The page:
"The Raw Superiority Complex"
100% raw or 100% healthy? Or, do you let your diet define your identity?
by Frederic Patenaude
When I first became a raw-foodist, I would refer to my life prior my discovery of raw-foods as “when I was cooked” and I would often express annoyance with my “cooked” friends and family. Many of my vegetarian friends will make a distinction between their veggie friends and their “carnivorous” ones.
But now, I'm no longer attached to defining my identity through a dietary orientation, such as raw-foodism, veganism, or vegetarianism.
Many people develop a sort of superiority complex when they change their diets, especially raw vegans. I know it, because it happened to me, and I've seen it in others. As a raw-foodist, I gave out the impression that I was really strong in order to maintain such a discipline and healthy lifestyle - while others were just wishing they could be, but either didn't have the courage to do it, or hadn't yet realized the truth of it. But is that real strength?
I recall one event when I was living in California. I was then becoming involved in the raw-food scene there, and thus many p eople started to know me as a “raw-food guy.” One day, I was shopping at a local health food store and then recognized the person in line behind me from a raw-food potluck. He looked a bit nervous and I didn't realize why. He was almost shaking when he told me: “You know, I'm almost 100% raw now. But I'm still not perfect yet - I still have some bread, you know. I'm getting there!” Then I noticed, among the big pile of raw fruits and vegetables he was buying, a few cooked items such as bread and corn chips, and I realized that he had been nervous when he saw me because he thought that I was going to judge him for not being a 100% raw-foodist.
Another time I organized a raw-food event in my hometown. A friend of mine, who had tried raw-foodism was no longer a raw-foodist, helped me organize it. The day of the event, my friend was hungry and bought some sushi at a local restaurant. He brought that along to the event. When our guru showed up, my friend was eating his sushi (with rice and fish, for God's sake!). I really felt uncomfortable at that moment and told him that maybe he should go eat that elsewhere. Basically, I asked him to hide to eat, so that everyone would think that we were both raw-foodists. The next day, we went with some friends and the guru to a local vegan restaurant that happened to serve some raw-food dishes. Everyone ordered the raw meal except my friend who ordered a rice dish and ate it without guilt in front of our raw guru. That was a wake-up call for me. My friend was not ashamed of being who he was. He did not feel any pressure to eat raw just because a raw-food guru was present. He did not want to give people the impression he was someone else.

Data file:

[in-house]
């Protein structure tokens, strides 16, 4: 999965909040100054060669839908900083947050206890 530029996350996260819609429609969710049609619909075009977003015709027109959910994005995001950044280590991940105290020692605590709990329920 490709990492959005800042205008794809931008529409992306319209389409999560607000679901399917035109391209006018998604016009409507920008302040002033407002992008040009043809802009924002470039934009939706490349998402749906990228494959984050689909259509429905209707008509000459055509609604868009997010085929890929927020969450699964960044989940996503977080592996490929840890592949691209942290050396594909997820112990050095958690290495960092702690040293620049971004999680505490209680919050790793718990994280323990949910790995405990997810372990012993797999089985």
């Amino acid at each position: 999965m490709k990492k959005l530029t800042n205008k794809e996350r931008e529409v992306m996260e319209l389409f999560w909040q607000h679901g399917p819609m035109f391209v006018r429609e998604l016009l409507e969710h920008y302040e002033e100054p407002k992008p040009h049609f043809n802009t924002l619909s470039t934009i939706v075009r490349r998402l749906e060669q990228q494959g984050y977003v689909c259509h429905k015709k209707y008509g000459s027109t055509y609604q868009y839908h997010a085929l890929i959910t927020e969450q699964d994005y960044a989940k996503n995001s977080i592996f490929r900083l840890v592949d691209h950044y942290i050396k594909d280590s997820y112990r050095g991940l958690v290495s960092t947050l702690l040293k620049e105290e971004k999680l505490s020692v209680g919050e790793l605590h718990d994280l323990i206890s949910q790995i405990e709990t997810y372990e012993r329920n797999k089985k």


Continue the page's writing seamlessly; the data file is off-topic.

Often, we seek emotional comfort in our diet. We end up defining ourselves through our diets. Like I did, they we it as the one solution for every of humanity's problems - a truth that only seems so obvious to us but that the rest of the world is too blinded too see.
But it makes us feel like we have our life under control. Going at the root of mental and emotional issues to depurate them is hard work, but controlling our diet is easy.
Some cooked foods are better than some raw foods
Whole raw foods are very healthy. However, many raw-food recipes are not. If I actually look back and think of all the times that I've experienced some sort of digestive distress in my adult life, a great proportion of these events came from eating raw-food recipes. Those recipes tend to rely heavily on nuts, seeds, oils, sprouted beans and starchy vegetables - all foods that are generally difficult to digest when eaten in large amounts. To add to this, raw-food recipes are generously salted and spiced in order to excite the taste buds to the highest degree and make people experience mouth orgasms, which will by word of mouth increase the perceived value of the chef.
I hear a lot more complaints like, “Oh, I ate too much,” or “I'm having pains in my stomach,” or “I shouldn't have eaten this or that,” after a raw potluck than after a regular vegetarian potluck! I'm not saying that cooked foods are necessarily better, but just that there are many raw foods that are harder to digest than cooked food, and that just because it's raw doesn't make it “holy” or “sacred.”
PS: In my book, “The Raw Secrets,” I go in details about the difference between “healthy raw” and just “raw.” http://www.fredericpatenaude.com/rawsecrets.html
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